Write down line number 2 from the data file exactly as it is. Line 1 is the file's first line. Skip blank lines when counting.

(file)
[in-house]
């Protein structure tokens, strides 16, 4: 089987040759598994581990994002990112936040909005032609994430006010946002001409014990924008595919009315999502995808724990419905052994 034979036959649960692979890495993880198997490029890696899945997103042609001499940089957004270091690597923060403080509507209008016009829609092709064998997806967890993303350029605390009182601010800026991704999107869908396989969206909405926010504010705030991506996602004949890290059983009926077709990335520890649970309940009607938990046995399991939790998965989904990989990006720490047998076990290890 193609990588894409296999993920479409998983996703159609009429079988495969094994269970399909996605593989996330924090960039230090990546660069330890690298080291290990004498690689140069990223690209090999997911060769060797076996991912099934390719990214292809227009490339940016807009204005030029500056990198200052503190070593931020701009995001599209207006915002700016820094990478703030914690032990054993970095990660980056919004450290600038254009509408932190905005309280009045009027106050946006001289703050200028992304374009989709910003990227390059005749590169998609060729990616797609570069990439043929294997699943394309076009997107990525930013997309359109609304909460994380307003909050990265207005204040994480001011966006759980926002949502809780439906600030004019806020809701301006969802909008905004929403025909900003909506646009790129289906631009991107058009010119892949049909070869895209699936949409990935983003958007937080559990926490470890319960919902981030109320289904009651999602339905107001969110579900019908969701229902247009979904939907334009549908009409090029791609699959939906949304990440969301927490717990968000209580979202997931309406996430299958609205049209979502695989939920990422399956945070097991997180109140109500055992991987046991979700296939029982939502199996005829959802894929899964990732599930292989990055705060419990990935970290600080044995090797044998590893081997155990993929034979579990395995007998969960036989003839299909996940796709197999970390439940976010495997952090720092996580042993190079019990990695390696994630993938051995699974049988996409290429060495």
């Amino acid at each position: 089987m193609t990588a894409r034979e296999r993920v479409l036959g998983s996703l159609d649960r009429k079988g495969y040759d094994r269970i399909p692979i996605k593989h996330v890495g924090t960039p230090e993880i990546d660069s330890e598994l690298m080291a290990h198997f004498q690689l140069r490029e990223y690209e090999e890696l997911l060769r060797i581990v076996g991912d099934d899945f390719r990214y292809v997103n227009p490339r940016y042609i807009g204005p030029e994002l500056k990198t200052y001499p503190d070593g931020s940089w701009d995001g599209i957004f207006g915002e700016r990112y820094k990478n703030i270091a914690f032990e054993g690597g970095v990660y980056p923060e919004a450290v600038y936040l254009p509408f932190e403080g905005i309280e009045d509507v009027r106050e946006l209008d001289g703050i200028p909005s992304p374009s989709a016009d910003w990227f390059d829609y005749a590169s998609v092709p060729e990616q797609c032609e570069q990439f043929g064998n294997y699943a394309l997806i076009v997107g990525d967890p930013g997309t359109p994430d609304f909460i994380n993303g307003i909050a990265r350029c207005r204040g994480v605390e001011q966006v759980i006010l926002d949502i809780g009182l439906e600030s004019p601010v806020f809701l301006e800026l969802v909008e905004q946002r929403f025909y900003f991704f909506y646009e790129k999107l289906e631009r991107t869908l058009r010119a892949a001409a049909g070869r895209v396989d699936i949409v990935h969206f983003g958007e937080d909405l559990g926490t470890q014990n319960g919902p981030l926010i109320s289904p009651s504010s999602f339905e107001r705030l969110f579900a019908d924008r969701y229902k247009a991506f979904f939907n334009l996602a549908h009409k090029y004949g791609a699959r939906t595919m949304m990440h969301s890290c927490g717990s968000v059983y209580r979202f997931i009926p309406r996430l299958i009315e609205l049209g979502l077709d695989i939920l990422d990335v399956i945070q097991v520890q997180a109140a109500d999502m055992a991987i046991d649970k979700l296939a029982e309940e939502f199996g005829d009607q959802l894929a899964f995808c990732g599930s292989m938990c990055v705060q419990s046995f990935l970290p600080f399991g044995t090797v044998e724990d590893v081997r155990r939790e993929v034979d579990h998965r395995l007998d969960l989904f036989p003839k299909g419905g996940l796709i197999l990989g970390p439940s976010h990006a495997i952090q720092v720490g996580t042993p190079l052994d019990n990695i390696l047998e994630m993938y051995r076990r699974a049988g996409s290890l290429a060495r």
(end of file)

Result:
């Protein structure tokens, strides 16, 4: 089987040759598994581990994002990112936040909005032609994430006010946002001409014990924008595919009315999502995808724990419905052994 034979036959649960692979890495993880198997490029890696899945997103042609001499940089957004270091690597923060403080509507209008016009829609092709064998997806967890993303350029605390009182601010800026991704999107869908396989969206909405926010504010705030991506996602004949890290059983009926077709990335520890649970309940009607938990046995399991939790998965989904990989990006720490047998076990290890 193609990588894409296999993920479409998983996703159609009429079988495969094994269970399909996605593989996330924090960039230090990546660069330890690298080291290990004498690689140069990223690209090999997911060769060797076996991912099934390719990214292809227009490339940016807009204005030029500056990198200052503190070593931020701009995001599209207006915002700016820094990478703030914690032990054993970095990660980056919004450290600038254009509408932190905005309280009045009027106050946006001289703050200028992304374009989709910003990227390059005749590169998609060729990616797609570069990439043929294997699943394309076009997107990525930013997309359109609304909460994380307003909050990265207005204040994480001011966006759980926002949502809780439906600030004019806020809701301006969802909008905004929403025909900003909506646009790129289906631009991107058009010119892949049909070869895209699936949409990935983003958007937080559990926490470890319960919902981030109320289904009651999602339905107001969110579900019908969701229902247009979904939907334009549908009409090029791609699959939906949304990440969301927490717990968000209580979202997931309406996430299958609205049209979502695989939920990422399956945070097991997180109140109500055992991987046991979700296939029982939502199996005829959802894929899964990732599930292989990055705060419990990935970290600080044995090797044998590893081997155990993929034979579990395995007998969960036989003839299909996940796709197999970390439940976010495997952090720092996580042993190079019990990695390696994630993938051995699974049988996409290429060495």